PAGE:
Workday’s (WDAY - Free Report) disappointing analyst day sent fear rippling through the sector, punishing cloud stocks throughout the market. The company maintained its full-year guidance but hinted at topline deceleration. Signs of a topline slowdown for a firm that sports such hefty valuation multiples was a red flag for investors. WDAY plummeted over 11% yesterday and continues to decline in morning trading.
The double-digit revenue multiples that these cloud stocks have been donning may be in excess of what they are worth. Valuation concerns have been haunting stocks and investors alike in the second half of this year as the markets attempt to correct any overly rich multiples.
This broader cloud decline driven by Workday concerns is overplayed for a couple of reasons.
One, the cloud industry can’t be so easily lumped together as the space is incredibly heterogeneous, with the only real similarity being the way the products are deployed. Workday’s primary product offering is its cloud-based human capital management or HCM, though it offers some other enterprise software solutions.
Cloud-based HCM is a particular enterprise cloud segment that doesn’t necessarily have any correlation with the broader category. There were other company-specific concerns like acquisition delays and deceleration due to substantial market penetration.
Workdays management team is also in question having missed on 4 of the last 5 quarterly EPS estimates. Management is either not doing an adequate job communicating to analysts or management themselves are surprised by the results. Either way, this demonstrates a management team that doesn’t effectively communicate to the public. The guidance that was presented at WDAY’s analyst meeting may have been ill-advised.
I believe that this dip in the cloud market has created a buying opportunity for a few well-positioned players.
ServiceNow (NOW - Free Report)
ServiceNow fell over 7% yesterday in reaction to the concerns that WDAY’s management team instilled into the cloud segment. ServiceNow was hit hard by Workday’s slip due to similarity in size and marginally similar product offering.
Both are pureplay enterprise cloud platforms, but ServiceNow has a stronger outlook and a savvy management team that has been able to beat its expectations consistently. NOW has bounced a bit from yesterday’s dive, trading up marginally in morning trade.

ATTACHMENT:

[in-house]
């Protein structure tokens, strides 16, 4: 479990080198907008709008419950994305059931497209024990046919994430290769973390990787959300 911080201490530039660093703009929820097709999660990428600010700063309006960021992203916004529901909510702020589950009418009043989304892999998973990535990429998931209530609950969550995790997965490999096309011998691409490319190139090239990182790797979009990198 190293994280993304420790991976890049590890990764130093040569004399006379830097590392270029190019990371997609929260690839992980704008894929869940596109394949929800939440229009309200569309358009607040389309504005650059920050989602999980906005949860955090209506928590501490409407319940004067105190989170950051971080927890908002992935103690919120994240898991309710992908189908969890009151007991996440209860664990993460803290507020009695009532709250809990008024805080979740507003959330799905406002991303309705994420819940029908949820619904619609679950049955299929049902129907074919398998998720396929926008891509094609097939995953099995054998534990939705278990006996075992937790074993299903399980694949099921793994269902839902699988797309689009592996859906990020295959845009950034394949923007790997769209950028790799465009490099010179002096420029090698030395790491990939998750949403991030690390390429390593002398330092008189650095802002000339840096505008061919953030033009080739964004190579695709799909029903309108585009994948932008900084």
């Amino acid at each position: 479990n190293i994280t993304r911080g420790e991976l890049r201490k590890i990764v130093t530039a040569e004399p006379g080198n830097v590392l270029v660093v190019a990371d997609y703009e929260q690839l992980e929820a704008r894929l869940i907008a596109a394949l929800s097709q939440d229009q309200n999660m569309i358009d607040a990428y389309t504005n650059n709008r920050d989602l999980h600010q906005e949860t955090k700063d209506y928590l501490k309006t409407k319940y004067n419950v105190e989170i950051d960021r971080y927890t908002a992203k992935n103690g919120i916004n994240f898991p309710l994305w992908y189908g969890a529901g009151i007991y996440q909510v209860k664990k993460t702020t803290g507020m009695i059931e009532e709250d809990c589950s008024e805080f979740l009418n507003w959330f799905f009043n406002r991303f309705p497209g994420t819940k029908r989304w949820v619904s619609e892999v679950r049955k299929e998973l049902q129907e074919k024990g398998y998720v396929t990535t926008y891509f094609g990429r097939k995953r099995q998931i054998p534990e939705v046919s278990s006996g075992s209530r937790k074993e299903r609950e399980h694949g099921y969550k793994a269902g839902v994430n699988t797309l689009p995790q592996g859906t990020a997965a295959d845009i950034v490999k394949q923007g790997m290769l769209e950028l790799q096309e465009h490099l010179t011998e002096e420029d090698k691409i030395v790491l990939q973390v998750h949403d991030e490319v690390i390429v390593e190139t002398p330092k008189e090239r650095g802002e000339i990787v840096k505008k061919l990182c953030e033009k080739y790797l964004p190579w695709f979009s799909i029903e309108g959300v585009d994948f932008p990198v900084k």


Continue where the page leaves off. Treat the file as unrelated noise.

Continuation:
ServiceNow started as an IT workflow cloud to improve IT service management. Today the Now Platform® is a single cloud platform that encompasses IT, employee, and customer workflows.
Since NOW’s IPO back in 2012, the company has demonstrated consistent quarter-over-quarter topline growth and year-over-year growth that hasn’t faltered below 30%. The firm is profitable but has been toeing the line for the last year and a half. None the less, it has proven it can turn a profit even with its remarkable growth rate.
NOW is trading at a forward P/S multiple of 11.3x, which is on the lower side of its YTD range (10x – 14x). This stock has returned shareholders 43% so far in 2019, despite its pullback yesterday. NOW looks to have short-term potential as it bounces off its 200-day moving average (green), which has been held as a reasonably reliable support level in the past. NOW is well-positioned for a long-term play for your portfolio of the future. Yesterday’s cloud fiasco created a buying opportunity for this enterprise cloud leader.
Splunk (SPLK - Free Report)
This stock has been trading in my buy range since its last earnings release at the end of August. SPLK beat both top and bottom estimates but took a substantial hit due to its announced $1 billion acquisition of SignalFx. I believe investors’ concern was overstated. SignalFx further builds out the firm's cloud offering, creating an enormous amount of synergies between the two firms.
I was able to buy shares as this stock bottomed out in September, and yesterday's rain in the cloud segment has created yet another point of entry for this leading cloud player.
Splunk is a platform that helps companies utilize real-time machine data for collection, indexing, and alerts, allowing companies to uncover actionable insight from this data no matter the source or format. The company is also leveraging AI and machining learning for forecasting and anticipative decision making.
The company has shown strong growth figures, consistently propelling its topline over 30% year-over-year. SPLK has only returned investors 8% YTD due to its recent acquisitions.
Splunk has been aggressively buying up companies to quickly build out its product offering with 8 purchases since the beginning of 2017. The acquisitions typically have an initial negative impact on SPLK, but the stock always bounces back.
Workday and Splunk are both enterprise cloud firms but provide very different product offerings. Splunk's real-time machine data management provides companies with a very niche capability. This capability is becoming crucial in business, with speed being the competitive component. Splunk is in a growing market and has a significant amount of long term potential.
The slide in share price yesterday pushed SPLK down to a 6.5x forward P/S, which I am quite comfortable with. This is on the lowest side of stock's 5-year P/S trend (ranging from 10x – 15x). This stock is a buy for me at any price below $120.
Workday's analyst meeting soured the entire cloud market when the concerns were primarily company-specific. The rainfall in the cloud market was overdone, and I expect to see some precipitated returns back to highs in some of the well-positioned cloud players.
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